The closure of the Australia Network will lead the ABC to review its entire international operations. The network's foreign correspondents fear this will lead to the closure of some of its foreign bureaux, resulting in a loss of nuanced understanding of global events as well as greater dangers for staff who fly in and out of conflict zones.
Last night's federal budget
revealed that, from July 1, the ABC will be funded on $29 million a year less than current levels. Of this, $8.8 million will come from a 1% reduction in total funding, which also applies to SBS' budget, totalling up to some $43.5 million from the two broadcasters over four years. The rest will come from the Australia Network, which the government is axing. Foreign Minister Julie Bishop last night said the network, awarded to the ABC for 10 years last year
in controversial circumstances, had "failed to deliver a cost-effective vehicle" for soft diplomacy into the region.
ABC staff this morning are considering what this means for them. Few are optimistic. "There's real concern among foreign correspondents that the ABC will use the loss of the Australia Network contract as cover to drastically cut its foreign bureaux," a senior journalist told Crikey
Asked about the staff concerns, ABC managing director Mark Scott acknowledged some foreign-based journalists, though no bureaux in their entirety, were funded through the Australia Network contract. He told Crikey
this morning the ABC's entire delivery of international news had to be reconsidered as a result of the Australia Network's axing.
"We will fight hard to provide as detailed and comprehensive foreign coverage as we can. But now, there's less money available for that," he said. "We need to look at how we deliver foreign services. But we also understand foreign bureaux are key to the ABC's offering, particularly if you look at the decimation of commercial bureaux in television and print."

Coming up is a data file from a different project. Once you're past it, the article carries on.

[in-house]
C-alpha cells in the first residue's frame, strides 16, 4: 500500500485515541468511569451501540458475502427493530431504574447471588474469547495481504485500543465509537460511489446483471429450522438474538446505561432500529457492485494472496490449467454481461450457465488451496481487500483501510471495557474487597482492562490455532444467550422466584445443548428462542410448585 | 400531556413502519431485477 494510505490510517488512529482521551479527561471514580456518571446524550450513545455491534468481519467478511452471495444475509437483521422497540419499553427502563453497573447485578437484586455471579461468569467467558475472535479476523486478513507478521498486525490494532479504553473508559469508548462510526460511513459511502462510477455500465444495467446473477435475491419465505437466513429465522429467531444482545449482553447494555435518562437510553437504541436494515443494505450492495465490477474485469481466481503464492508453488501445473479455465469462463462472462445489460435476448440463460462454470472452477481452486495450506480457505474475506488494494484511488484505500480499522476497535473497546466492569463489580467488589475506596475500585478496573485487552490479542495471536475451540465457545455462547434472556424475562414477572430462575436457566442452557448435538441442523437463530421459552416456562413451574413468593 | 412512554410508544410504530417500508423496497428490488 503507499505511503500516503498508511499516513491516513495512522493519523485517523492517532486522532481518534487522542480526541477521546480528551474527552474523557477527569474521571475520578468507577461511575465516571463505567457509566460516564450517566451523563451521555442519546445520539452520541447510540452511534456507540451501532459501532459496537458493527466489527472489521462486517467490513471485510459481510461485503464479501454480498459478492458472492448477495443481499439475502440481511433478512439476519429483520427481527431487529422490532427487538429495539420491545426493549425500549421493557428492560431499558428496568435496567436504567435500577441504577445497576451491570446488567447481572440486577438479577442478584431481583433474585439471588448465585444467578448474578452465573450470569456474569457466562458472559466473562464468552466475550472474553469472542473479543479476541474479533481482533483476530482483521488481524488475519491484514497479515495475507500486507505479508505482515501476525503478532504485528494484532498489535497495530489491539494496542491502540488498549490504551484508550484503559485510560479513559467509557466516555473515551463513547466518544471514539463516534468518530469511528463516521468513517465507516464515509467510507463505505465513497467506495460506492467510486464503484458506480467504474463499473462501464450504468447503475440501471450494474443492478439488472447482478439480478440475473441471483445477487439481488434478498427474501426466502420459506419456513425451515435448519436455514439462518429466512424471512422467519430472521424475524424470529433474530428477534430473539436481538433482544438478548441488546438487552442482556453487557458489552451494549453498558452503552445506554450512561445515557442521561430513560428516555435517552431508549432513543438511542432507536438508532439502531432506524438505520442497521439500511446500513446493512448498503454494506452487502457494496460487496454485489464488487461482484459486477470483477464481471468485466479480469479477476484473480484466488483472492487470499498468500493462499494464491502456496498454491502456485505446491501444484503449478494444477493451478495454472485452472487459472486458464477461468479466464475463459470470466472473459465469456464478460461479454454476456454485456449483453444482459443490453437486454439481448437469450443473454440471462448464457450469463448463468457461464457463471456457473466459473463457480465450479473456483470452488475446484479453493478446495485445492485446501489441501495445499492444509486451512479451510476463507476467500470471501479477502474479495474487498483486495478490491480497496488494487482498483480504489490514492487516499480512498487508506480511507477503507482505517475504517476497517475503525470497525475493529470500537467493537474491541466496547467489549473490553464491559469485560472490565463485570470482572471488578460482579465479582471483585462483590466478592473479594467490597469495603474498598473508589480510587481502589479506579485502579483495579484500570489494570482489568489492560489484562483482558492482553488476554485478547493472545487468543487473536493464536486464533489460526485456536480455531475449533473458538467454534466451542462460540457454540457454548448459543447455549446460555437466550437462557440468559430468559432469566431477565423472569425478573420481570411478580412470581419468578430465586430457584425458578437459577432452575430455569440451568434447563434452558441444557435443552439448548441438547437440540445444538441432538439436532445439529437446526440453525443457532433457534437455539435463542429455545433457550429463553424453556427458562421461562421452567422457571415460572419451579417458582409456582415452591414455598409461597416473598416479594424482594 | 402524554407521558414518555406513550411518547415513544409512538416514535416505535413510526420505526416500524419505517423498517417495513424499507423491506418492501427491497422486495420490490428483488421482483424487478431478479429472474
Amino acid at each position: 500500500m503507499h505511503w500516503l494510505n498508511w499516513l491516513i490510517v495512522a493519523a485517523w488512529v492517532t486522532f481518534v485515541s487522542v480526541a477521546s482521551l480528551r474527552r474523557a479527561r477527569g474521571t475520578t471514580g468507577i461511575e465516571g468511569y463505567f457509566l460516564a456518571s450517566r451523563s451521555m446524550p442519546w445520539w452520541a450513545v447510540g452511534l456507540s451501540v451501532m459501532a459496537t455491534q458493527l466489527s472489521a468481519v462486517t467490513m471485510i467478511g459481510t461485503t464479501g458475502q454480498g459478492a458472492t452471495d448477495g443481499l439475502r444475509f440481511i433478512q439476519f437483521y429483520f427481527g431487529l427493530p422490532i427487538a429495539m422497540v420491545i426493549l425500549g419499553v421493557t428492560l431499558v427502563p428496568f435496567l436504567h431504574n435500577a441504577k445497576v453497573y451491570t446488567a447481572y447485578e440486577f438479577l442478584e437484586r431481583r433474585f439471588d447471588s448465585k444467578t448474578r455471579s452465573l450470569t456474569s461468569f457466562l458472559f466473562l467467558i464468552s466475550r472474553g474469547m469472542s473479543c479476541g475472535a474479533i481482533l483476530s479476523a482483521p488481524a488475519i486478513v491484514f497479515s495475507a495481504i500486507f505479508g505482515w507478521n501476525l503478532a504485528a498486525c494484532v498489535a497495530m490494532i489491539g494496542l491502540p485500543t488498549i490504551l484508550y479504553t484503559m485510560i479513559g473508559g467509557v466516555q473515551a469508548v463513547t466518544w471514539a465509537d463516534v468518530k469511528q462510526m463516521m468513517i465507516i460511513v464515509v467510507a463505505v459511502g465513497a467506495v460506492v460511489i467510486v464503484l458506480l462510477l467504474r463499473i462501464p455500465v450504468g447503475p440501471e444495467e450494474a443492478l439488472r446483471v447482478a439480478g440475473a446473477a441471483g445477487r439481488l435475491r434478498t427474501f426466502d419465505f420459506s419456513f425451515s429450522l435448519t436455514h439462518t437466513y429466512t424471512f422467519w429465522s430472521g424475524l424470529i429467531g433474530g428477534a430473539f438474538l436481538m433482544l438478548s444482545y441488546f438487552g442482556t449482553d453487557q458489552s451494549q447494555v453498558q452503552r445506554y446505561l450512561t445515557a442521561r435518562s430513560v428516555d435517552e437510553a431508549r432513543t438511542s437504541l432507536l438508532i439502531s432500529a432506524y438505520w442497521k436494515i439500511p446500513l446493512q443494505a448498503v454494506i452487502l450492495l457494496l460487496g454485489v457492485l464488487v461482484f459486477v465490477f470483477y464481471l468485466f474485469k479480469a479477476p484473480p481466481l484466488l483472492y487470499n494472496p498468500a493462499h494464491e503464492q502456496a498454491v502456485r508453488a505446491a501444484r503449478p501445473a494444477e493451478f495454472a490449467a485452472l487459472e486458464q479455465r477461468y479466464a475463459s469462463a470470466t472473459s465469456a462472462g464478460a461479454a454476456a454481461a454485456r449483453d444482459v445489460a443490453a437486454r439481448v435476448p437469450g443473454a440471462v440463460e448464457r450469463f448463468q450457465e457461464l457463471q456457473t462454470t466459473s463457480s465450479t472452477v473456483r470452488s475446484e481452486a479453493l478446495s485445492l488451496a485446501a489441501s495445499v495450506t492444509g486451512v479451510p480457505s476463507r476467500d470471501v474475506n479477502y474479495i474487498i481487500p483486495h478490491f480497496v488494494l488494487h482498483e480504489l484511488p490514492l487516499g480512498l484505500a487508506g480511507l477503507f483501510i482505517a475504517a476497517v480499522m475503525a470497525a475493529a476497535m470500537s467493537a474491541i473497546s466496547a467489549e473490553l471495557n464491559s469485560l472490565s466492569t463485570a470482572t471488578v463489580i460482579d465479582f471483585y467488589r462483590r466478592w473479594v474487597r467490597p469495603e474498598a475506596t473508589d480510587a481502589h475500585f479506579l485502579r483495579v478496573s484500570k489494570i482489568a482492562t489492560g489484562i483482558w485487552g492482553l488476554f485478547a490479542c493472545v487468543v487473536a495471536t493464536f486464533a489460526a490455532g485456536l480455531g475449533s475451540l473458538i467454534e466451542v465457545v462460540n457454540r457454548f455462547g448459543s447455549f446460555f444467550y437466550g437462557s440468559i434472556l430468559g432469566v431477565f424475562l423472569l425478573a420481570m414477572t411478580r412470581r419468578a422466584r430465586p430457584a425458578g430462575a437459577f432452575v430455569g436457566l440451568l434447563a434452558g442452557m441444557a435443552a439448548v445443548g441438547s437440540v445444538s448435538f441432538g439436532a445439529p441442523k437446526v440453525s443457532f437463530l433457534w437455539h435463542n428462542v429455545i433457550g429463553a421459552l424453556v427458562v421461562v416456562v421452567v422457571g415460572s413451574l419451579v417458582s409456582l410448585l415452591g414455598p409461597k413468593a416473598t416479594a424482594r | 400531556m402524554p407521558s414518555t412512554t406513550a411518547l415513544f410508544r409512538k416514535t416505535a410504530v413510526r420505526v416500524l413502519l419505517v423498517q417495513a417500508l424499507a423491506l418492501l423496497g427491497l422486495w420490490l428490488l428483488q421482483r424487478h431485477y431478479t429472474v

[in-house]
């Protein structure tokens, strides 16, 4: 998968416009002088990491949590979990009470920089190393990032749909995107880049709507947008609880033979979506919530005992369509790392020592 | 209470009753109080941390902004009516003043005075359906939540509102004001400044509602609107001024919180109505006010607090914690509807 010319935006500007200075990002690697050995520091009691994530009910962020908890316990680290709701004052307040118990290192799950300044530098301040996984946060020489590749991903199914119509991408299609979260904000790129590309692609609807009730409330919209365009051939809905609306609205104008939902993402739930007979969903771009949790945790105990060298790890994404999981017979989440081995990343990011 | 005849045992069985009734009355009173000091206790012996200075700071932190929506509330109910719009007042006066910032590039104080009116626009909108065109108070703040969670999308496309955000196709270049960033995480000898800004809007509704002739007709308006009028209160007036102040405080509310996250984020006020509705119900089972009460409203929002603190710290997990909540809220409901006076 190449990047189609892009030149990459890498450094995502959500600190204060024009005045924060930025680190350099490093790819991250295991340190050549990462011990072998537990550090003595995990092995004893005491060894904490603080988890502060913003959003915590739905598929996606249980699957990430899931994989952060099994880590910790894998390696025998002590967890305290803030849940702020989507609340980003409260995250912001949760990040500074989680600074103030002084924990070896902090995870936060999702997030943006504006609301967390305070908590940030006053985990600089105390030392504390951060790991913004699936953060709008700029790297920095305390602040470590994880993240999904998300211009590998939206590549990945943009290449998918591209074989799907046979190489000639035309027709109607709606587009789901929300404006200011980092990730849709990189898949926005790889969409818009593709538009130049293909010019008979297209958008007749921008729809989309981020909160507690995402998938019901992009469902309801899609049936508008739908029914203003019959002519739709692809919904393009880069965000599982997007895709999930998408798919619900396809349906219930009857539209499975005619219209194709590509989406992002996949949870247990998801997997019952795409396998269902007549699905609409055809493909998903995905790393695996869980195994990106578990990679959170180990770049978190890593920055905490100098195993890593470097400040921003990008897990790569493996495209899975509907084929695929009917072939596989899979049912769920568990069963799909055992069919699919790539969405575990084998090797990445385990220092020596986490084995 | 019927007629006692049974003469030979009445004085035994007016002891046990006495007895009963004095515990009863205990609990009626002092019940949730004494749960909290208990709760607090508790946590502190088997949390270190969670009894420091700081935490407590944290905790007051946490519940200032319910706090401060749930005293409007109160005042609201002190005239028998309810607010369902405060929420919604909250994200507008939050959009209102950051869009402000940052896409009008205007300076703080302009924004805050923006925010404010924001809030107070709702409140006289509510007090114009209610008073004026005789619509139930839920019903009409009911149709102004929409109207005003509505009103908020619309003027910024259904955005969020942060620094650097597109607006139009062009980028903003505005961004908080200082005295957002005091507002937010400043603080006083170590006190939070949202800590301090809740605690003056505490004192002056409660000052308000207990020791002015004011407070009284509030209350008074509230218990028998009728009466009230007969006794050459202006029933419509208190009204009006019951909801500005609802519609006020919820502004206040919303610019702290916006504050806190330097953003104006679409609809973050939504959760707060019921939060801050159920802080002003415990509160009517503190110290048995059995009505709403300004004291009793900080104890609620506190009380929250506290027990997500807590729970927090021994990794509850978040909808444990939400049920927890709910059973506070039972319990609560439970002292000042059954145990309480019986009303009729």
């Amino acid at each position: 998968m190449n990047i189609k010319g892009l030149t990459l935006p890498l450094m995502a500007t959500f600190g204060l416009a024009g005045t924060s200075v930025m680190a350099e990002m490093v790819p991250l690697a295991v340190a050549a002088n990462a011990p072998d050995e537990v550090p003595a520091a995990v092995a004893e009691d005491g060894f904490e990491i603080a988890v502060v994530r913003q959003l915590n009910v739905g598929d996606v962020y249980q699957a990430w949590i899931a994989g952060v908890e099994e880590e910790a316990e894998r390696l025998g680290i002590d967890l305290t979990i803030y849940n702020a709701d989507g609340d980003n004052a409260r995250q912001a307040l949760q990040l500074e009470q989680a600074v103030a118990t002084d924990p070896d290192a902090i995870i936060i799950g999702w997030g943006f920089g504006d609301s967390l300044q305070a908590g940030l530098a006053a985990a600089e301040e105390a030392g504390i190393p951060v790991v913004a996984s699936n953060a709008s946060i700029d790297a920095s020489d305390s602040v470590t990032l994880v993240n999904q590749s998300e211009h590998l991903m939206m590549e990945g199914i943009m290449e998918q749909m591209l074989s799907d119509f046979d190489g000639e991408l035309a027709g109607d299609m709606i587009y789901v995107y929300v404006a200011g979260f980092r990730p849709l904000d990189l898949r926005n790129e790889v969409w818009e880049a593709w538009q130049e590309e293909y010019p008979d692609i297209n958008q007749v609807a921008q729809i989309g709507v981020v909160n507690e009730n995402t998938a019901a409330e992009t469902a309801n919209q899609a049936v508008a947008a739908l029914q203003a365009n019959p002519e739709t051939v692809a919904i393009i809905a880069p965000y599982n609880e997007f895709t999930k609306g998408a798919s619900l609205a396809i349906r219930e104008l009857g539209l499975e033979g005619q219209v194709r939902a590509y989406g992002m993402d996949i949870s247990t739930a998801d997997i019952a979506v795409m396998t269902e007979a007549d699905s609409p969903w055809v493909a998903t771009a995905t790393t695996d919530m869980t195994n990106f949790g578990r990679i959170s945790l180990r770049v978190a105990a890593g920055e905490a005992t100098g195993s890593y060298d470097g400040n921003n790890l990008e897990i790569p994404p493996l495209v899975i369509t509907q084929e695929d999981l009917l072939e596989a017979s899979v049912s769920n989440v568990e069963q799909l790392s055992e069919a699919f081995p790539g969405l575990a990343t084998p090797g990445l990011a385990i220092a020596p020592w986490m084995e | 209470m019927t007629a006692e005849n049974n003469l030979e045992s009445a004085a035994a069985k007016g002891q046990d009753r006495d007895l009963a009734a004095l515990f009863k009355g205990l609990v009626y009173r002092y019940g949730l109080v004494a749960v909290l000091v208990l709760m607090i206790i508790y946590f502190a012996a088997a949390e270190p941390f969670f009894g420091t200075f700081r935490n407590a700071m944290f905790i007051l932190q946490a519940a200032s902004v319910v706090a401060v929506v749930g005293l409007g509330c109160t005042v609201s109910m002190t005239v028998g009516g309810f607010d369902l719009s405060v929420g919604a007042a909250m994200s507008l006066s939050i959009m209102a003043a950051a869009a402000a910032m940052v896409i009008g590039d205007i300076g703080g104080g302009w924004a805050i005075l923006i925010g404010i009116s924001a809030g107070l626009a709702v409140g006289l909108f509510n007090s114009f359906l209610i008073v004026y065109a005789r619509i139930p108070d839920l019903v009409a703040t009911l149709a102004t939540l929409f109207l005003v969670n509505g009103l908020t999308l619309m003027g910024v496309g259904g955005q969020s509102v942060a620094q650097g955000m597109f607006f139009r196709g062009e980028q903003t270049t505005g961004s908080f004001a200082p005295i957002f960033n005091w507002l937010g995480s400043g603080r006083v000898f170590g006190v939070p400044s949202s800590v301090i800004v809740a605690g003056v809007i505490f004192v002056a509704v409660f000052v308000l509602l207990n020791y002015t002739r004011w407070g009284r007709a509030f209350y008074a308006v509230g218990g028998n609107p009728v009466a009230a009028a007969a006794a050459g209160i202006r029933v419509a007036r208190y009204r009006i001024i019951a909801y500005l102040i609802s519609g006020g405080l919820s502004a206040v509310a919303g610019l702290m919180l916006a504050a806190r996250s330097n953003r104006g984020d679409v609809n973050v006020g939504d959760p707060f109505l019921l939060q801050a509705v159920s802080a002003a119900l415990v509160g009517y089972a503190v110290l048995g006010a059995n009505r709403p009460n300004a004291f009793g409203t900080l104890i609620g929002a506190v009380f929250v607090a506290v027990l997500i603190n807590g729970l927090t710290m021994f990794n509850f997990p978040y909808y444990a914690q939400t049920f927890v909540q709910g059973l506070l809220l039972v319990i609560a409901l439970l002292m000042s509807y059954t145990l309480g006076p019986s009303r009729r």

The ABC's charter requires it to be an international broadcaster. "As of yesterday, we had $35 million dedicated to that, and were doing it across radio, television and mobile. As of this morning we have $15 million to do that," Scott said.
With $20 million less in international coverage, it's almost certain that some of the journalists employed by the Australia Network will lose their jobs. But the significant cross-subsidies that exist between the network and the ABC's broader operation makes it hard to quantify how many at this stage. It's also why staff are so concerned about the broader impact on the ABC's foreign coverage. "It impacts lots of people indirectly, not just in the [Asia-Pacific] region but around the world," one said.
Communications Minister Malcolm Turnbull last night said he was confident the 1% reduction in total funding for ABC and SBS could be met from back-room efficiencies, with little noticeable reduction in services and programs for the ABC audience. But Scott says it's not up to the government to decide where funding cuts will come from. "Under the independence of the ABC, it's a matter for the ABC board," he said. "And it's quite hard to find savings that won't have any impact on services."
The 1% reduction in funding has been described as a "down payment" on future cuts. Scott says he doesn't know what shape these future cuts might take, and fears the ABC will not be able to fund new services like iView or News 24 in the future if any savings in one part of its operation have to be handed back to the government.
"The ABC without iView or News 24 is a weaker organisation," he said. "As the government contemplates that for the future, they should reflect on the evidence that finds the ABC is the most trusted and respected broadcaster in the country ... There's no clamouring from the vast majority of the public to cut funding to the ABC."
As well as the feared cuts to its foreign coverage, several other areas of the ABC are likely to be targeted for savings. Already facing the axe is the ABC's online disability website Ramp Up,
which will not have its funding renewed at the end of this financial year. Like the Australia Network, Ramp Up
was funded discretely, and the budget revealed funding for the website would cease.
Scott describes editor Stella Young, who established the site over the past three years, as "a rare talent" in Australia. "We're keen to find a way we can continue to service audiences interested in those issues," he said.